Wednesday, April 3, 2013

Are Your Students Retaining What You Teach? Use Tableaus!

Hello Viewers,
I've been thinking about the nagging question teachers tend to ask themselves.  Are my students retaining what I teach them?

This is a difficult question to answer because it is not easy to tell if they will remember the knowledge you give them after they are tested on it or even before they are tested.  A great tip to get your students to remember important and complex lessons, is using tableaus in your classroom!

 What Are Tableaus?

 Tableaus are frozen frames of people who are posed like statues.  They are like painted scenes, depicting an action or idea of a particular time. Tableaus are like  a picture snapped in time, a movement that will be remembered forever. These are great to use for History, English, Science, and many other subjects.

By breaking down a passage from the textbook which involves a scientific formula, an historical event, or a climax of a novel students are able to see the importance of the scene.

You should start out by creating them with your class and then have your students form groups and assign them an aspect of the lesson, depending on the subject, and have them create one of their own.  Make sure the students vary the movements to make each tableau interesting.  Us different levels and shapes in their movement, such as depicted in the picture above.  Then, when they are finished they can present it to the rest of the class and the class can give their input.  This gives students positive feedback and constructive criticism so they can see where there is room for improvement in their work and it enables them to connect the gaps in their understanding.  The repetition of the important concepts through the feedback the students receive will increase their retention rate.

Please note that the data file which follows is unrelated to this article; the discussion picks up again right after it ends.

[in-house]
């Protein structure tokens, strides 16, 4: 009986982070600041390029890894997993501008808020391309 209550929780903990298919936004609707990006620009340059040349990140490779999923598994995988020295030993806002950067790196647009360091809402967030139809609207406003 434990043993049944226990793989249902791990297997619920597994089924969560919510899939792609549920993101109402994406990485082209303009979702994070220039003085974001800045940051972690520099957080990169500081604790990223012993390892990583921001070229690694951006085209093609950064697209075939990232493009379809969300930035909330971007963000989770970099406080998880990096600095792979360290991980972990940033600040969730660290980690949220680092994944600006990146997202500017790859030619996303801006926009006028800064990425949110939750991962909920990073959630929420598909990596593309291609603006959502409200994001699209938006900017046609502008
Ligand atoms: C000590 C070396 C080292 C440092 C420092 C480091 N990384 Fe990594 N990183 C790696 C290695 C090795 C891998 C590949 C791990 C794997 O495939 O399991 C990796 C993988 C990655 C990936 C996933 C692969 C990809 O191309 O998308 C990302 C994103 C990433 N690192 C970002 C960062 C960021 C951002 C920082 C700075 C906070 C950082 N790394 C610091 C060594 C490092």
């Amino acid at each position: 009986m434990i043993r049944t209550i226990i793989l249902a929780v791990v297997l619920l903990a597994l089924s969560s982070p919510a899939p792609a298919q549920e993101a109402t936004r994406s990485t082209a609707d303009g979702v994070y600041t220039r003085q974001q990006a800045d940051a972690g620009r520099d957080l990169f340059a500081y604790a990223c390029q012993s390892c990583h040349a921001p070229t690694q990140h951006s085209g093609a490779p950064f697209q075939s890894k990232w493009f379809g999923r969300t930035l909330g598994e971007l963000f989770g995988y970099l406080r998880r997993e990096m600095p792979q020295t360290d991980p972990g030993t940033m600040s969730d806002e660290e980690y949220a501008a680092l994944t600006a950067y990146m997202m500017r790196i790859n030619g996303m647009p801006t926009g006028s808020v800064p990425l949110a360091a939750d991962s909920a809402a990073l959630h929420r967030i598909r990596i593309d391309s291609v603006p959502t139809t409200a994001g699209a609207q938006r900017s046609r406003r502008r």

Here's an example of a tableau used in a Drama classroom:

 A Helpful Website:

I received the tableau idea from this blog, which a teacher has put together.  There are great ideas for elementary teachers on here and I'm sure secondary teachers can get some tips from her assignments.  She offers pictures of them online as well as freebee resources!  It's a great site. Check this link out to see how the teacher taught a history lesson using tableaus:

Tableaus are a form of theater and acting.  They help with retention just as blocking helps people remember lines.  I remember that by doing an action repeatedly at the same time as saying my lines in the plays that I have been in, the action can trigger the lines in my head without me having to put forth any effort.  Movement promotes retention of information.

Now, for an anecdote of mine:

This is not quite a tableau, but it is a visual action that helps students remember the three states of water.  When I was in eighth grade, my physical science teacher taught me a trick, which involved a dance that I remember till this dance. I know that water can go from a solid, liquid, and to a gas because of this dance we did in his classroom and later my friends and I later did at the eighth grade dance (nerdy yes, fun INDEED!).
Dance Instructions:
  1. Have your students put their fists close together and shake them a bit while repeating "Solid".
  2. Then have your students raise and open their fists a bit and roll each one over the other (disco motion style) and repeat "Liquid".
  3. Finally, have them raise their fists above their heads with more space between them and have them rotate each hand in a circle and repeat "Gas."
This activity is great for visual and body-kinesthetic learners especially, but I think it is good fun that benefits everyone.  So, science teachers give it a try!  Tableaus are great for retention! Get your students to use movement to reinforce the knowledge they learn.

Please share your anecdotes for tableaus or any other interesting and creative activity you did in your classroom in the comments section under the share your anecdote page!  I welcome your advice, since those of you who have been teaching for a while are seasoned teachers.  Retention is an aspect of education that all of us try to measure in our students in order to see if they are learning.  This technique works so I hope you have fun with it in your classroom.
From teacher to teacher, enjoy.

Thanks for reading,
Aliana ~Theater Lover~
Future Teacher

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